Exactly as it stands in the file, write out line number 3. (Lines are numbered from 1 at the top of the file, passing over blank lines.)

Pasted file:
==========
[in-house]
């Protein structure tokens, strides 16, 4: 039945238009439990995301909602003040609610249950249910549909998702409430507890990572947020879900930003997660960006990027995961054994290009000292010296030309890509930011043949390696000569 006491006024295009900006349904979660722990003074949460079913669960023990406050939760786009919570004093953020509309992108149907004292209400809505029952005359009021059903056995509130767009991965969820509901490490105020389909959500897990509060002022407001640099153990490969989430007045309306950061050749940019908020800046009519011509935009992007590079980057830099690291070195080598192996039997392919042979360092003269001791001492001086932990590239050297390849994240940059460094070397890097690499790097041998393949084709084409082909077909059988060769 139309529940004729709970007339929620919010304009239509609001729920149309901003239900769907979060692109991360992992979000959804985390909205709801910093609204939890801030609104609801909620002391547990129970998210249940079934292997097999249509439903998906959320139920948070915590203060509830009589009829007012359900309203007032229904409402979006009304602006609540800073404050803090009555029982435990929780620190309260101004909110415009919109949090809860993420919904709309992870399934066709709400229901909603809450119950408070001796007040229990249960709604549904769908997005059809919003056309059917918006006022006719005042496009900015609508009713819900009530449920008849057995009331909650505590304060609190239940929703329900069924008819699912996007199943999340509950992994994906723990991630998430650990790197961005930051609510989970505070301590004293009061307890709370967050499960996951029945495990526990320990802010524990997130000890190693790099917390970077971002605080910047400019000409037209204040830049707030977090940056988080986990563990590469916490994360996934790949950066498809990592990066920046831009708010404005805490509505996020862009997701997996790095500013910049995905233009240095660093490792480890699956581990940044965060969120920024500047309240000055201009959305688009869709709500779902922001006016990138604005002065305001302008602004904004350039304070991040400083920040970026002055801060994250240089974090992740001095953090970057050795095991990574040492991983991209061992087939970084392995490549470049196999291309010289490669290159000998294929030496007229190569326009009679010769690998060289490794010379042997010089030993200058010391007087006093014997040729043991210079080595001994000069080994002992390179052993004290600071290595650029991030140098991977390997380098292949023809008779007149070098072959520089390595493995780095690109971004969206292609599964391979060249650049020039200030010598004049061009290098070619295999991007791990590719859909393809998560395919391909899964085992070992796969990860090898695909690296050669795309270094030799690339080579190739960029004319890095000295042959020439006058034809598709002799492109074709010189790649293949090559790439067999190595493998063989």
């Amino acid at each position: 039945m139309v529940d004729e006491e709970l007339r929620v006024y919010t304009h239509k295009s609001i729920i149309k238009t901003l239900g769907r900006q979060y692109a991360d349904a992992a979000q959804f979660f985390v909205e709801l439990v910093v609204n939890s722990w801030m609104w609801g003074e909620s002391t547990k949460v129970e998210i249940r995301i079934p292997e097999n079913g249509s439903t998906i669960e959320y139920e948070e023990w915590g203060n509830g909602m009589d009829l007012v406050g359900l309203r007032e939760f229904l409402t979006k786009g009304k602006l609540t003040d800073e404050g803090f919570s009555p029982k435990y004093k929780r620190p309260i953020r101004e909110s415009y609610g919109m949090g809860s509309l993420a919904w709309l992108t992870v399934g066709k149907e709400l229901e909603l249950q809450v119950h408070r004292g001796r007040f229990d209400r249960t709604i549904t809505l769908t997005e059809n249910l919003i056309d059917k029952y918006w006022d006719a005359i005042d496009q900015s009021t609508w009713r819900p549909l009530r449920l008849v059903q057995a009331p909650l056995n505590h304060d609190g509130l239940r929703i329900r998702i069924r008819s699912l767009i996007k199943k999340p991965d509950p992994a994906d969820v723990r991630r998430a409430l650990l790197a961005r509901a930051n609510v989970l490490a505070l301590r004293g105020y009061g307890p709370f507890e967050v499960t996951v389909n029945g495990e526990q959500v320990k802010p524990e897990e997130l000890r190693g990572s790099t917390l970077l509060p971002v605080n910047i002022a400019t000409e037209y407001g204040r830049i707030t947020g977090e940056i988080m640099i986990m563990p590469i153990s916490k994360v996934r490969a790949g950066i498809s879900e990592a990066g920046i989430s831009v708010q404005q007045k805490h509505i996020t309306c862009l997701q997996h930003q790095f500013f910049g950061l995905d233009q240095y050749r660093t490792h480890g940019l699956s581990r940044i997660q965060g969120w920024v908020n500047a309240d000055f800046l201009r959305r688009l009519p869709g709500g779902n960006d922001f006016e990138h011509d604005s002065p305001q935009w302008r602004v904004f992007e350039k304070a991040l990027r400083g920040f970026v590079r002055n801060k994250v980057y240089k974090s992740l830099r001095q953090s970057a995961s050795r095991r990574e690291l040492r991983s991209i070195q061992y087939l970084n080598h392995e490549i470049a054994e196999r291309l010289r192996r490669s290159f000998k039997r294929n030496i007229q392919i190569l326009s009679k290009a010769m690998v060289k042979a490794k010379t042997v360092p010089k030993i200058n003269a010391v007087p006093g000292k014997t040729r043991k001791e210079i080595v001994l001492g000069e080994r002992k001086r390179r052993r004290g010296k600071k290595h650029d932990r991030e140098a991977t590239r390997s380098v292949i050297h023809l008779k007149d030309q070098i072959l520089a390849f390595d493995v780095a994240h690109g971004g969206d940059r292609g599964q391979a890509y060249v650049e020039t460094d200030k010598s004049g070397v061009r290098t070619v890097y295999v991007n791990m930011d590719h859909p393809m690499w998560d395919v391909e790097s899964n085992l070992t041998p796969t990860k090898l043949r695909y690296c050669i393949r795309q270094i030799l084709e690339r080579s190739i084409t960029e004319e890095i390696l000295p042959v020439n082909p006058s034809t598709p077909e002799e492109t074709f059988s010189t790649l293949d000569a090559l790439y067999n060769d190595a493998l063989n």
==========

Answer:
């Amino acid at each position: 039945m139309v529940d004729e006491e709970l007339r929620v006024y919010t304009h239509k295009s609001i729920i149309k238009t901003l239900g769907r900006q979060y692109a991360d349904a992992a979000q959804f979660f985390v909205e709801l439990v910093v609204n939890s722990w801030m609104w609801g003074e909620s002391t547990k949460v129970e998210i249940r995301i079934p292997e097999n079913g249509s439903t998906i669960e959320y139920e948070e023990w915590g203060n509830g909602m009589d009829l007012v406050g359900l309203r007032e939760f229904l409402t979006k786009g009304k602006l609540t003040d800073e404050g803090f919570s009555p029982k435990y004093k929780r620190p309260i953020r101004e909110s415009y609610g919109m949090g809860s509309l993420a919904w709309l992108t992870v399934g066709k149907e709400l229901e909603l249950q809450v119950h408070r004292g001796r007040f229990d209400r249960t709604i549904t809505l769908t997005e059809n249910l919003i056309d059917k029952y918006w006022d006719a005359i005042d496009q900015s009021t609508w009713r819900p549909l009530r449920l008849v059903q057995a009331p909650l056995n505590h304060d609190g509130l239940r929703i329900r998702i069924r008819s699912l767009i996007k199943k999340p991965d509950p992994a994906d969820v723990r991630r998430a409430l650990l790197a961005r509901a930051n609510v989970l490490a505070l301590r004293g105020y009061g307890p709370f507890e967050v499960t996951v389909n029945g495990e526990q959500v320990k802010p524990e897990e997130l000890r190693g990572s790099t917390l970077l509060p971002v605080n910047i002022a400019t000409e037209y407001g204040r830049i707030t947020g977090e940056i988080m640099i986990m563990p590469i153990s916490k994360v996934r490969a790949g950066i498809s879900e990592a990066g920046i989430s831009v708010q404005q007045k805490h509505i996020t309306c862009l997701q997996h930003q790095f500013f910049g950061l995905d233009q240095y050749r660093t490792h480890g940019l699956s581990r940044i997660q965060g969120w920024v908020n500047a309240d000055f800046l201009r959305r688009l009519p869709g709500g779902n960006d922001f006016e990138h011509d604005s002065p305001q935009w302008r602004v904004f992007e350039k304070a991040l990027r400083g920040f970026v590079r002055n801060k994250v980057y240089k974090s992740l830099r001095q953090s970057a995961s050795r095991r990574e690291l040492r991983s991209i070195q061992y087939l970084n080598h392995e490549i470049a054994e196999r291309l010289r192996r490669s290159f000998k039997r294929n030496i007229q392919i190569l326009s009679k290009a010769m690998v060289k042979a490794k010379t042997v360092p010089k030993i200058n003269a010391v007087p006093g000292k014997t040729r043991k001791e210079i080595v001994l001492g000069e080994r002992k001086r390179r052993r004290g010296k600071k290595h650029d932990r991030e140098a991977t590239r390997s380098v292949i050297h023809l008779k007149d030309q070098i072959l520089a390849f390595d493995v780095a994240h690109g971004g969206d940059r292609g599964q391979a890509y060249v650049e020039t460094d200030k010598s004049g070397v061009r290098t070619v890097y295999v991007n791990m930011d590719h859909p393809m690499w998560d395919v391909e790097s899964n085992l070992t041998p796969t990860k090898l043949r695909y690296c050669i393949r795309q270094i030799l084709e690339r080579s190739i084409t960029e004319e890095i390696l000295p042959v020439n082909p006058s034809t598709p077909e002799e492109t074709f059988s010189t790649l293949d000569a090559l790439y067999n060769d190595a493998l063989n």